The sound and rhythm are often helpful in a challenging yoga pose and work in a similar way when you are holding a plank, bridge or squat. “Because tightening the throat is a conscious action, it can help with mental focus and it can help ensure a regular breathing pattern is maintained,” says Wood. But, she warns, this might be one to keep for conditioning work rather than cardio, where you don’t want to restrict air flow.

Wood often teaches coherent breathing, inhaling for a count of six and exhaling for a count of six. This can slow the brain and mind down, helping create a flow state that is useful during repetitive movement practices like jogging or hiking.  

“Breathwork helps with the mental challenges of exercise,” explains Henderson. “Focusing on breathing when you feel like giving up can distract your mind and helps with focus and motivation to keep going.” 

Yoga breathing can help increase core strength

A stabile core often improves form. Central to this is the diaphragm – a muscle at the bottom of the lungs, which, just like any muscle, can be strengthened. A strong diaphragm improves breathing efficiency and functional breathing strengthens the diaphragm.

“When we breathe functionally, on the inhalation the diaphragm moves down and the lower ribs expand. This creates pressure in the abdominal cavity called intra-abdominal pressure, which stabilises the lumbar spine and pelvis,” says Wood. A stable spine is useful for almost every form of exercise as it can improve posture, balance, core stability, gait and alignment. Dysfunctional breathing habits have the opposite effect, reducing intra-abdominal pressure, which can cause instability.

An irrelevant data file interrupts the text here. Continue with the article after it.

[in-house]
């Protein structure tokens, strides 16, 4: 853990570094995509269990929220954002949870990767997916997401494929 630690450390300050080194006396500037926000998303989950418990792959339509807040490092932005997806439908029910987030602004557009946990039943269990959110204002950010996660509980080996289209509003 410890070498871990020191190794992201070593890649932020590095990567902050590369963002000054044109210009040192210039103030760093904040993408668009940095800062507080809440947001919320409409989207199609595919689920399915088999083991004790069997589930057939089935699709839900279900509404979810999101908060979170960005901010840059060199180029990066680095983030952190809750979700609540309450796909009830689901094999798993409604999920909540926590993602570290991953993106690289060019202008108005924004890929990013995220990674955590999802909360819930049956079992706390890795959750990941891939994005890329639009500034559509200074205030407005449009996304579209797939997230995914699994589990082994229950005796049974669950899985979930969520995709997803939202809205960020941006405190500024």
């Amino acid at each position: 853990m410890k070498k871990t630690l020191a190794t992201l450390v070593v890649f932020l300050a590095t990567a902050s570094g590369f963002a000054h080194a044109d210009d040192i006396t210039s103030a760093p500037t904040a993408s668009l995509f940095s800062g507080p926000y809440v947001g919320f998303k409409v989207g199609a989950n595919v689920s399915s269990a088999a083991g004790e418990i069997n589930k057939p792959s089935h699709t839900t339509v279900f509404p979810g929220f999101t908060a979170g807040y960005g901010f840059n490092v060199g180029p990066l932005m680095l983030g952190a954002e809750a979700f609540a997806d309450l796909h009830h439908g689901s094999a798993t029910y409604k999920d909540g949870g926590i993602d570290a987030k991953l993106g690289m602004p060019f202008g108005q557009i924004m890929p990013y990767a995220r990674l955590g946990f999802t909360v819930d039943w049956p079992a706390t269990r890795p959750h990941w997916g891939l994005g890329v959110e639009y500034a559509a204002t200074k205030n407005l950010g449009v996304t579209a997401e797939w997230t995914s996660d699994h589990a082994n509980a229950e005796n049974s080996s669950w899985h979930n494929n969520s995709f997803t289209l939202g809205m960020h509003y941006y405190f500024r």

“There is a commonality between people breathing incorrectly and having back issues,” says Hunn-Phillips. “It’s important to take a holistic view of everything you do – your breath affects your body and your body affects your breath – both positively and negatively.” 

Breathwork can help to strengthen the core and protect the back.
Breathwork can help to strengthen the core and protect the back.

Awareness of breathwork can be helpful with a technique called bracing, which is often used when lifting weights, says Hunn-Phillips. “The most common way to do it is by taking a big breath in, driving the diaphragm down and engaging core muscles to support the lumbar spine while completing something like a squat or deadlift. 

“This protects your back and creates better strength and stability when lifting. Learning the technique can be challenging, but having a breathwork practice often means people come in confident and competent about using their breath.”

Yoga teaches us that body, mind and breath are connected, and understanding how breath and movements work together is useful off the mat too. 

“Exerting on the exhale is a common way to breathe but it’s not always the best way – it depends on the form of exercise,” explains Hunn-Phillips. “If you were using a bracing technique, for example, you’d lose stability as you exhale, so it’s about balancing endurance, stability and effort, and understanding how to use your breath to help you do that.”